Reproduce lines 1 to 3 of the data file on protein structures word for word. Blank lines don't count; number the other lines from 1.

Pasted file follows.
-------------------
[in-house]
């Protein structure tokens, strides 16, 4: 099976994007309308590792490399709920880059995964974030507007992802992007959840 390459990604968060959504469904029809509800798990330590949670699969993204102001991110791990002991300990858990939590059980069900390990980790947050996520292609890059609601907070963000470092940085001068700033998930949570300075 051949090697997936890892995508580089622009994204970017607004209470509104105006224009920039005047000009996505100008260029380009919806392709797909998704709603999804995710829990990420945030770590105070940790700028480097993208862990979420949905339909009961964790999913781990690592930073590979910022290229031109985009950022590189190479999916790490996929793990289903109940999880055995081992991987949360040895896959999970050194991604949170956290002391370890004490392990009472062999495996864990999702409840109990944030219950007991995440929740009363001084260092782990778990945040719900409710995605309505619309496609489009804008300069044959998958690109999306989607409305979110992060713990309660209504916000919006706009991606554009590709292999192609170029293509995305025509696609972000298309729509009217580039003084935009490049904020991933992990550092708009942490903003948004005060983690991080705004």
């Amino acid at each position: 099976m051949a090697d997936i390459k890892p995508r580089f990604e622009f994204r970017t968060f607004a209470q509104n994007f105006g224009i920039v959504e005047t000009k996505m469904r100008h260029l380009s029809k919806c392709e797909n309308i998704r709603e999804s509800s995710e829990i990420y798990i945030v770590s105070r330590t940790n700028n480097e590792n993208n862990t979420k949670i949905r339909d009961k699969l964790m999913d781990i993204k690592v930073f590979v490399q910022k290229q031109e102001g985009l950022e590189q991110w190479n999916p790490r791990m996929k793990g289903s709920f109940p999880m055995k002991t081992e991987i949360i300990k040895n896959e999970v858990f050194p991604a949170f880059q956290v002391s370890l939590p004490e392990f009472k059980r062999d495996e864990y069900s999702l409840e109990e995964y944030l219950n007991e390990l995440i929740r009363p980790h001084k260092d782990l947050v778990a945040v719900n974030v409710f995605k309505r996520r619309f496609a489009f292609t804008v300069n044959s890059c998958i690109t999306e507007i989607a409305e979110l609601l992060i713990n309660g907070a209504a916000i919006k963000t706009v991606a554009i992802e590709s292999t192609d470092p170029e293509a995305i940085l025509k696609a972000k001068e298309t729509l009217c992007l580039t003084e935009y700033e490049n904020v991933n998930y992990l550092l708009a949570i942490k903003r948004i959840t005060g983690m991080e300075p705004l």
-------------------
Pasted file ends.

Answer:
[in-house]
């Protein structure tokens, strides 16, 4: 099976994007309308590792490399709920880059995964974030507007992802992007959840 390459990604968060959504469904029809509800798990330590949670699969993204102001991110791990002991300990858990939590059980069900390990980790947050996520292609890059609601907070963000470092940085001068700033998930949570300075 051949090697997936890892995508580089622009994204970017607004209470509104105006224009920039005047000009996505100008260029380009919806392709797909998704709603999804995710829990990420945030770590105070940790700028480097993208862990979420949905339909009961964790999913781990690592930073590979910022290229031109985009950022590189190479999916790490996929793990289903109940999880055995081992991987949360040895896959999970050194991604949170956290002391370890004490392990009472062999495996864990999702409840109990944030219950007991995440929740009363001084260092782990778990945040719900409710995605309505619309496609489009804008300069044959998958690109999306989607409305979110992060713990309660209504916000919006706009991606554009590709292999192609170029293509995305025509696609972000298309729509009217580039003084935009490049904020991933992990550092708009942490903003948004005060983690991080705004």
């Amino acid at each position: 099976m051949a090697d997936i390459k890892p995508r580089f990604e622009f994204r970017t968060f607004a209470q509104n994007f105006g224009i920039v959504e005047t000009k996505m469904r100008h260029l380009s029809k919806c392709e797909n309308i998704r709603e999804s509800s995710e829990i990420y798990i945030v770590s105070r330590t940790n700028n480097e590792n993208n862990t979420k949670i949905r339909d009961k699969l964790m999913d781990i993204k690592v930073f590979v490399q910022k290229q031109e102001g985009l950022e590189q991110w190479n999916p790490r791990m996929k793990g289903s709920f109940p999880m055995k002991t081992e991987i949360i300990k040895n896959e999970v858990f050194p991604a949170f880059q956290v002391s370890l939590p004490e392990f009472k059980r062999d495996e864990y069900s999702l409840e109990e995964y944030l219950n007991e390990l995440i929740r009363p980790h001084k260092d782990l947050v778990a945040v719900n974030v409710f995605k309505r996520r619309f496609a489009f292609t804008v300069n044959s890059c998958i690109t999306e507007i989607a409305e979110l609601l992060i713990n309660g907070a209504a916000i919006k963000t706009v991606a554009i992802e590709s292999t192609d470092p170029e293509a995305i940085l025509k696609a972000k001068e298309t729509l009217c992007l580039t003084e935009y700033e490049n904020v991933n998930y992990l550092l708009a949570i942490k903003r948004i959840t005060g983690m991080e300075p705004l």